More than likely, you'll get a defensive, angry reaction, but at least the manipulator sees that you know what they're up to.
If this indirect, manipulative behavior occurs regularly, it's time for counseling or to consider your exit strategy.
6. They use tactics that suck the energy from the room.
Manipulators have a way of walking into a room and dragging a dark cloud along with them.
They want the attention and focus to be on them, and they want to make sure everyone in the room notices if they are angry, unhappy, or discontented in some way.
People tend to scramble to accommodate the manipulator or to try to help them “feel better.” They might ask, “Are you OK? Is something wrong?”
This is just the opening the manipulator needs to feed off the sympathy and energies of others.
Being in the room with a manipulator, a sensitive person will feel drained and off-balance.
If possible, leave the room. Why give away your energy and good mood to a manipulator?
If you're stuck in the room, envision yourself surrounded by an impenetrable barrier that protects you from the negative vibes of the manipulator.
7. Emotional manipulators use aggression or anger.
Emotional manipulators often try to intimidate others with aggressive language, subtle threats, or outright anger.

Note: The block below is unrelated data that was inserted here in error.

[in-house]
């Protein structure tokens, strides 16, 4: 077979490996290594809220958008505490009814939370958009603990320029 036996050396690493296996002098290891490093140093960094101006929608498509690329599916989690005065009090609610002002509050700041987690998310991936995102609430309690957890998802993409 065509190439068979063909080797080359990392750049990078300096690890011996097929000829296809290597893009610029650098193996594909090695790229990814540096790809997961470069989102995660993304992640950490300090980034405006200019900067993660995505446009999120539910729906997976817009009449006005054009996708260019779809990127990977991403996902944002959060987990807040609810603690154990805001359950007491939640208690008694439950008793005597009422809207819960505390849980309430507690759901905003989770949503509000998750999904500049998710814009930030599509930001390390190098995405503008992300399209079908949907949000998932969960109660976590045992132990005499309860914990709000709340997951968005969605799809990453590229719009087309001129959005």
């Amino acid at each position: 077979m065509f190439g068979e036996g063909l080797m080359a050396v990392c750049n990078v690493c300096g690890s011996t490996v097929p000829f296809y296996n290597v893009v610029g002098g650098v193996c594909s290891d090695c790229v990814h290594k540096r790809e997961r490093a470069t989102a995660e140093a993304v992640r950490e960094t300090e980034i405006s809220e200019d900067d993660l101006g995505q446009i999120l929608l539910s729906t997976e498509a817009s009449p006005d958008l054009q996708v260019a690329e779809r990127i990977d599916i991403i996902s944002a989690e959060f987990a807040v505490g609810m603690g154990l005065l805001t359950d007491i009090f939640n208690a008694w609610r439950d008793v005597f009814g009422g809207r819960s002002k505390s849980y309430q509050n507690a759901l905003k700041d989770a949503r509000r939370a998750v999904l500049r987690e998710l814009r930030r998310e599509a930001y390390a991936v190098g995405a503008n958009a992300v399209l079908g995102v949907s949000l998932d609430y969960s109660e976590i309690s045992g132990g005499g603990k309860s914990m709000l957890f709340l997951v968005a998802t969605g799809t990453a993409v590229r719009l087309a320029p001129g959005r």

Especially if they see you're uncomfortable with confrontation, they will use it to quickly control you and get their way.
The goal is to foster fear or extreme discomfort so you'll belly up quickly.
Maybe your wife has a temper tantrum every time you bring up her over-spending.
Maybe your husband raises his voice and slams doors when you do something he doesn't like.
Over time the manipulator learns all he or she has to do is get a bit crazy and things will go their way.
Unless you fear physical violence, call them out on this behavior. If this escalates the anger or aggressiveness, leave the room or the house entirely.
If anger and aggression are left unchecked, they can turn to more harmful behaviors.
Demand counseling so the manipulator can see clearly what they are doing and how to change their behaviors.
8. They seek out the sensitive, insecure, or overly trusting.
Emotional manipulators seek out the vulnerabilities in people in order to exploit them.
In fact, they may consciously or unconsciously create relationships with people who are the most vulnerable and willing to be controlled.
Manipulators can easily spot those who have a need to please or who's insecurities drive them to put their own needs behind the needs of others.
Manipulators may first come across as caring and sensitive, using these methods to deflect their true motives.
Over time, they subtly begin to exploit the more gentle sensibilities of the other person.
If you know you're highly sensitive and giving, you are more prone to falling victim to a manipulator.